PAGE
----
This Evening: Stay Inside

Your p.m. roundup for July 22, the day we got stuck in hot tar on the roof. Got any stories or photos for us? Tip your editors.

This Evening: Stay Inside

What we're watching (all times EDT, unless noted): It's Friday, and it's like a blast furnace outside today in New York. Best to stay in and watch some TV, right? MLB Network has Braves-Reds or Padres-Phillies, both beginning at 7. The NFL Network has football, albeit Spokane-Jacksonville in an Arena League tilt that kicks off at 8.

Read Me: Today's Story That Doesn't Suck

The complexities of Cobb: "The foil to the romantics are the nostalgics: People who revel in Cobb as an archetypal mean-old-cuss, weirdly morphing the man into a brutal darling. Nostalgics get downright lurid about how Cobb's own teammates hated him, and how his relationships were strained. (Charlie would divorce Cobb after about 40 years of marriage, charging "extreme cruelty from the date of marriage to the present time.") Nostalgics also point to Cobb's penny-pinching, his gambling, his loud resentment of the home run flash of Babe Ruth, and the aching addictions that darkened the last years of his life. A tough and tortured man from the cutthroat old days: He is horribly awe-inspiring." [Grantland]

This Date In Deadspin History

July 22, 2005: Simmons impersonators getting downright creepy

Elsewhere

Kobe to Turkey?: "The Turkish basketball club Besiktas has made an offer to Los Angeles Lakers guard Kobe Bryant to play for its team during the N.B.A. lockout and is awaiting an answer from Bryant's agent, Besiktas Coach Ergin Ataman said Friday. Ataman, who already has a deal with the Nets' Deron Williams, said he expects to hear Bryant's decision when he speaks to Bryant's agent, Rob Pelinka, in the next day or so. Ataman said Pelinka had initiated the discussions by contacting the club this week." [New York Times]

McCourt's Dodgers are officially a ward of MLB: "Judge Kevin Gross said in an eight-page order that the team had failed to show the terms of its secured financing with hedge fund Highbridge Capital were fair, given the more favorable financial terms in MLB's unsecured loan offer. The Dodgers previously rejected MLB's offer and had refused to negotiate with the league, arguing that its financing proposal was simply an attempt by baseball commissioner Bud Selig to take control of the team and force a sale. While acknowledging an "underlying feud" between Selig and Dodgers owner Frank McCourt, Judge Gross said he was basing his decision on debtor-in-possession, or DIP, financing on the narrowest grounds possible and leaving arguments over the team's management for later." [ESPN.com]

Les Miles defends purchase of videos: "‘What I need to have is film,' Miles said. ‘Because we make all the decisions ourselves on whether the guy's good enough to play, nobody else. As long as they give us the video, that's all we really need.' The quality of the video Miles received from Lyles has come into question by an ESPN report Wednesday that said the tape, which included video of quarterback Zach Mettenberger, was ‘worthless.' Miles said he had not seen the report, but disagreed with what it said." [Times-Picayune]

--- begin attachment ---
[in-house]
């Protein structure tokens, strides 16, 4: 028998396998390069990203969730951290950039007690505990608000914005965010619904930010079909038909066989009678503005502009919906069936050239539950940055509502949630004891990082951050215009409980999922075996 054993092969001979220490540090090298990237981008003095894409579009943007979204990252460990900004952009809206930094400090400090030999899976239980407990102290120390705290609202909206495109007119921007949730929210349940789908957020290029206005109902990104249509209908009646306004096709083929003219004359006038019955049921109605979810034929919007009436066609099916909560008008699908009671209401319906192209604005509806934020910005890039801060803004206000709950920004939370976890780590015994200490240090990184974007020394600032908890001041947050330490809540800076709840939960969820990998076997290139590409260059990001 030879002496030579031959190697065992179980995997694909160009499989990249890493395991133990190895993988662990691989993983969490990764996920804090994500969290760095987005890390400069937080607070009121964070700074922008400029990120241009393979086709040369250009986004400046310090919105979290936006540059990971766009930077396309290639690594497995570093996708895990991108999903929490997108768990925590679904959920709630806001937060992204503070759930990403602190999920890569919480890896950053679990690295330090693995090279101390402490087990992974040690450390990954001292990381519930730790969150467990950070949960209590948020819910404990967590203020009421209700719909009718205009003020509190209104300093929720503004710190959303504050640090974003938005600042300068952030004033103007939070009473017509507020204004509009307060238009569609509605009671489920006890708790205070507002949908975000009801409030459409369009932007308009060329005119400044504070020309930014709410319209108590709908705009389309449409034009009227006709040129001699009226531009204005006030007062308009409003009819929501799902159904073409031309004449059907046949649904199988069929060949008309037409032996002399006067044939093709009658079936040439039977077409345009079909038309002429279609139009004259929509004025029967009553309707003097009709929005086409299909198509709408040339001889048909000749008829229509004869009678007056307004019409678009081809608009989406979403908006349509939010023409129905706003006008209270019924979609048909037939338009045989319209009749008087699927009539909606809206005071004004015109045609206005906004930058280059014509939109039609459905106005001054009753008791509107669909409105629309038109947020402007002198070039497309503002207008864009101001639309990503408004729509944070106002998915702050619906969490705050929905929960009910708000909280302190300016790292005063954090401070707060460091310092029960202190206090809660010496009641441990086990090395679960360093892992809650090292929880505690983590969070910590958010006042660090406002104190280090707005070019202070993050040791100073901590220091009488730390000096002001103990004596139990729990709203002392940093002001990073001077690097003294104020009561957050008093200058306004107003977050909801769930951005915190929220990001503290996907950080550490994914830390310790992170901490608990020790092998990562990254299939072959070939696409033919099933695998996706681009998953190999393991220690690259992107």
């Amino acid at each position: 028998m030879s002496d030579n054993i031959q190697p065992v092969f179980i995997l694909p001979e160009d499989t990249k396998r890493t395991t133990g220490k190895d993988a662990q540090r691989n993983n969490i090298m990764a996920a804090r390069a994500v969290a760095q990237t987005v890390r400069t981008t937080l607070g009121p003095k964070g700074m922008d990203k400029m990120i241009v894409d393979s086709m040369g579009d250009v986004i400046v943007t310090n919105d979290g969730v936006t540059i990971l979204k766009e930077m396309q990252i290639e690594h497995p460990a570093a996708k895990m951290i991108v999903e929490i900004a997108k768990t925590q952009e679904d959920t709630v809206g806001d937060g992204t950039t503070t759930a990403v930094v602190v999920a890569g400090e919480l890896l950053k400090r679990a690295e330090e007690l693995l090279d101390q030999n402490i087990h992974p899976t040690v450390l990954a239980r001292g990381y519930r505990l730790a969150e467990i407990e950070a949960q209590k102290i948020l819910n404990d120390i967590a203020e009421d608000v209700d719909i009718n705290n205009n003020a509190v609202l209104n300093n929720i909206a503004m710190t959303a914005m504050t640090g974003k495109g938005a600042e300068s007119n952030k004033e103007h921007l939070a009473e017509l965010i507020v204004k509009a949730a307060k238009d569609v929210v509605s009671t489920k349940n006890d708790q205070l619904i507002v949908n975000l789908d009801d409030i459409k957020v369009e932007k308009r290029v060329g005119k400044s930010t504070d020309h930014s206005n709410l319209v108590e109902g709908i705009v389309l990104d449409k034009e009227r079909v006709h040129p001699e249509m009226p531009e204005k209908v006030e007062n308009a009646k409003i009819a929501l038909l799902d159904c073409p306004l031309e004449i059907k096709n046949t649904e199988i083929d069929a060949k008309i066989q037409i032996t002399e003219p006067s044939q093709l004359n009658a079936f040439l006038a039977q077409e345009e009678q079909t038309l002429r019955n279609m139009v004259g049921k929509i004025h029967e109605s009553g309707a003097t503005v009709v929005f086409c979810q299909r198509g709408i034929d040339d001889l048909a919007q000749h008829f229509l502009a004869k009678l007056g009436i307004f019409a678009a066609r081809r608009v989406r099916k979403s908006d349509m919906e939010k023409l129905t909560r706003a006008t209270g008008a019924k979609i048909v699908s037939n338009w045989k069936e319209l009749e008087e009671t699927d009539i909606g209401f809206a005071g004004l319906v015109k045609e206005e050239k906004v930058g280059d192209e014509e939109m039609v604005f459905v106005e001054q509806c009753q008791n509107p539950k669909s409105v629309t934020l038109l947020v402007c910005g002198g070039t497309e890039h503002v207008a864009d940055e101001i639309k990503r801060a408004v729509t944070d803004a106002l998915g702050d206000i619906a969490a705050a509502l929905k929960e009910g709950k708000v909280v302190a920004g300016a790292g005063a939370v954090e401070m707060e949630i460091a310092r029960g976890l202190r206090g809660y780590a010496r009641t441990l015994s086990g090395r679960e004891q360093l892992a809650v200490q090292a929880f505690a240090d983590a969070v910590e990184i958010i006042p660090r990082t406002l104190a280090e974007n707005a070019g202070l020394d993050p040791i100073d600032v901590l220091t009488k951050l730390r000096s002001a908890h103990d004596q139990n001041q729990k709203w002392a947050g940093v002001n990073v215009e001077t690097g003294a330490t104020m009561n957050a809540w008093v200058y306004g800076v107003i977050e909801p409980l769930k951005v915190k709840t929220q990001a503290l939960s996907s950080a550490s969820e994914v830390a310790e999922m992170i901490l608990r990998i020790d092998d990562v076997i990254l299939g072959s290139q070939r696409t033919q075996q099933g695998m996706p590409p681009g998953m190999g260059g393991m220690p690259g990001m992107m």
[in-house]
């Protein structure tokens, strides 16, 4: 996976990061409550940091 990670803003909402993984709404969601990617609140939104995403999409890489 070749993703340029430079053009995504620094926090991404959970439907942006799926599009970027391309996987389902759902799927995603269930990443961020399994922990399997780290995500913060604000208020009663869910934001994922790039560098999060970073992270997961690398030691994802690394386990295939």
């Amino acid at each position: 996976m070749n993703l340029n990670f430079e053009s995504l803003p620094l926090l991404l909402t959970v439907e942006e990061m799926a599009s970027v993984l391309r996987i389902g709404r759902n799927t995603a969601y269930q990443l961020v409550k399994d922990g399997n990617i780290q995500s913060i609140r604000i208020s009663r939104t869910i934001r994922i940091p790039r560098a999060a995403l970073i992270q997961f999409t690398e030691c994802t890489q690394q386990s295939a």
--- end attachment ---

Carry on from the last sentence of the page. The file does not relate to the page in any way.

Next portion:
Big 12 has itself to blame: "The official school position: Unequal playing fields are a problem if we're not equal. Otherwise, they're just dandy. This whole crisis sprang from the deal conjured up to save the Big 12 last summer. Nebraska and Colorado bolted and Texas was threatening to join the Pac 10. That conference wouldn't allow the Longhorns to start their own network. The Big 12 would, and commissioner Dan Beebe negotiated a sweet new contract with Fox. It will pay Texas, Texas A&M and Oklahoma $20 million a year. The other seven conference members will get $14 to $17 million. The Big Three also got to split about $20 million in buyout fees from Colorado and Nebraska. Baylor and the rest of the Big 12 got approximately squat. Does that sound like the makings of an equal playing field? Not quite, but A&M and Oklahoma were the beneficiaries. Now they're saying the Longhorn Network epitomizes everything wrong with college football — greed, self-interest, recruiting overkill." [The Sporting News]

Foreign Commerical Interlude:

We are all Dave McKenna CLIII: Here's your daily link to Dave McKenna's brilliant "Cranky Redskins Fan's Guide to Dan Snyder," which we'll be posting every day until Snyder's dumbass libel lawsuit gets smashed with a polo mallet, Gallagher-style.

SEC Media Day was probably pretty interesting after this: "But given the current environment where schools like Ohio State can lose their coach because of tattoo hook-ups, should a Tuscaloosa establishment really be advertising its store with autographed jerseys of Julio Jones, Mark Ingram, and Trent Richardson during the 2010 season?" [Outkick the Coverage]

A marathoner and former world-record holder mounts a comeback at age 40: "In hindsight, there are obvious questions. By grinding through such demanding training, did Khannouchi put himself at greater risk of injury? Impossible to know for sure, though he acknowledges the paradox: In all likelihood, his competitive desire-that hunger to win, cloaked in a 5-foot-5, 120-pound frame-both carried him to the apex of his profession and curtailed his career. 'But there's nothing you can control about that,' Khannouchi said. ‘You can't say, 'You know what? Instead of running hard today, let's save my body for another year.' It doesn't work that way. I don't regret what I've done, because I had a lot of good days and good years.'" [Wall Street Journal]

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